I’ve been thinking a lot about simplicity of life.  Art can be chaotic at times, all that rushing around, hunting for your next subject, learning more about painting technique and experimentation (will explain later), and well so much more.  Even if I wasn’t an artist, I would probably still have a chaotic mind.  I don’t know if it’s some attention deficit disorder, but organizing that lump on my shoulders should come before any painting gets started.

I don’t mindlessly paint, there’s a lot of thought and left brain activity going on.  It’s like an ongoing chess match.  Half your brain does the thinking and the other half does the creating.  Seems fair, right?  So how can I simplify the chaos in my head before I start a painting?

For one, as soon as I get up, I meditate.  Even if it’s for 5 minutes, it can do a world of good.  I need to empty out the garbage going on, start with a fresh clean slate and not have any lingering thoughts that might get in the way of painting, or at least starting one.

I believe if you go into a painting with a negative train of thought, it will show up in your painting.  Maybe your colors look dull or the composition isn’t very strong.  Lots of times I look at my past work and I can emotionally remember how I was feeling at the time.  It’s not full-proof, but most of the time, if I’m in a good mood, the colors start to sing, the composition’s looking good, and maybe I’ll take it to the next level of greatness.  It’s not an ego thing, don’t you want to improve your work?  I sure do.  Why do art if you don’t want to improve as an artist.

So I’m trying new ways to simply my world.  I was interested in this movement called “Minimalism”.  It started around the time the recession hit, and some new train of thought was introduced.  People were hungry to know how to live simply, not be in debt, not spend money on thoughtless garbage (you can insert here).  I was interested to.

I bought a few e-books and read them about simplifying your life and business.  There were some great ideas.  Some of the most radical were to live with under 100 possessions.  If I didn’t have all my art supplies and paintings, I would be close to that number I believe.  I don’t own any furniture, have a few bags, a simple wardrobe.  I even sold crap to make extra money, stuff I wouldn’t use or miss again.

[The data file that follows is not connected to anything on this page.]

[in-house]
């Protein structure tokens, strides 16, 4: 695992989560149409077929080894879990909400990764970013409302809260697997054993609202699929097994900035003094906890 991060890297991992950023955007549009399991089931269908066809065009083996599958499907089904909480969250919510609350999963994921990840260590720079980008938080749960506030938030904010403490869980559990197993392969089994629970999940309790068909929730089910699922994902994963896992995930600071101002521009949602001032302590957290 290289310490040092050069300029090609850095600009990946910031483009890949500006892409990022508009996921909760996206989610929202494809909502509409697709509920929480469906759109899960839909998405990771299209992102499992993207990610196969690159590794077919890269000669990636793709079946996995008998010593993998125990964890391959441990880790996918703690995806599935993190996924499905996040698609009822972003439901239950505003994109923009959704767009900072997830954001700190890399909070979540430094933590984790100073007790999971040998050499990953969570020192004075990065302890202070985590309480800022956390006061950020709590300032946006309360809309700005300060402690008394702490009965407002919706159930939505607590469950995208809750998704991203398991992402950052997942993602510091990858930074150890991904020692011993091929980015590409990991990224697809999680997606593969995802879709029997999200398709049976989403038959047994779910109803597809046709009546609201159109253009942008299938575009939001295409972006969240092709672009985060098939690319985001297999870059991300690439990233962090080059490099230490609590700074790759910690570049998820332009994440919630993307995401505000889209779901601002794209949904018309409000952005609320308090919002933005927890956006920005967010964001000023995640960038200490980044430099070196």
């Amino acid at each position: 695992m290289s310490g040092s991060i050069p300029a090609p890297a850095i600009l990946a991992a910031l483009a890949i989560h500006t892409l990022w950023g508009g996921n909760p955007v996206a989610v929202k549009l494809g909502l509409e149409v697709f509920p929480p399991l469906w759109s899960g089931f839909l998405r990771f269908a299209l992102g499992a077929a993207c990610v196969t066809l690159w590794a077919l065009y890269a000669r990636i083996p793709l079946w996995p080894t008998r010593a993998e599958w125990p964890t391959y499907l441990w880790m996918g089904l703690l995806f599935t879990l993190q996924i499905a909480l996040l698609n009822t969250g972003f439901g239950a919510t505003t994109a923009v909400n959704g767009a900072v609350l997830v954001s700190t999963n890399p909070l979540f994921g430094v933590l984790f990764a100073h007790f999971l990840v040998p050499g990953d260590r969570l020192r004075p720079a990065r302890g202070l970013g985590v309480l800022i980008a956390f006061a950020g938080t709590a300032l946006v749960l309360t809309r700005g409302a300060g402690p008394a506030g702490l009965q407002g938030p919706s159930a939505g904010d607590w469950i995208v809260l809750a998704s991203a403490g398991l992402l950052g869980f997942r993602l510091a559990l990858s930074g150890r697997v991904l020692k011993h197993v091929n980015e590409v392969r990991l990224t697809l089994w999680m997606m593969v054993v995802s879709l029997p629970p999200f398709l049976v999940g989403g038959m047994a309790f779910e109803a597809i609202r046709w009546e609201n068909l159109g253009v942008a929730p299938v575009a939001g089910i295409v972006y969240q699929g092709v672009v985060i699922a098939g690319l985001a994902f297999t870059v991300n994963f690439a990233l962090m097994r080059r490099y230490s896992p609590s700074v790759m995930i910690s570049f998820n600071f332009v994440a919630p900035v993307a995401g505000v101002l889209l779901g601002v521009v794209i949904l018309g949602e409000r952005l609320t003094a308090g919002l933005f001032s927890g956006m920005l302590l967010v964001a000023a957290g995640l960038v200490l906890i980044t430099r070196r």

I thought if I could have fewer possessions, I would feel less weighed down by my stuff.  It’s true, and I like not having too much.  I rent cheaply, own a used car with few repairs needed, I don’t have credit card debt or kids.  Even though the Minimalism movement started a few years ago, I actually have been practicing my frugal lifestyle since the late 1990’s, when I first moved cross-country to New Mexico.

So I’m using art in different ways to complement my simple lifestyle.  I have always used a limited palette of 3-4 colors.  I paint on wood panels, sometimes with canvas.  And thick enough I don’t need a frame, they look good on the wall as is.  I can fit my paints, brushes and other things in a red knapsack.  My french easel can go anywhere, I have always enjoyed that type of easel for portability reasons.  But I did many outdoor shows and own outdoor fair equipment.  I’m holding onto that for now, unless I sell my work online or do more commissions.

So art can be a more simpler venture if you can organize your own life.  I would like to introduce a few of my “minimalist” friends whom I have great respect of their ideals.  They’re incredibly intelligent, independent souls who are living their talk.  They’re artists in their own right.

So there’s my mega-post, share with a friend, sign up for my newsletter, or just comment on my post.  Till next time!

A very simplified landscape I experimented with.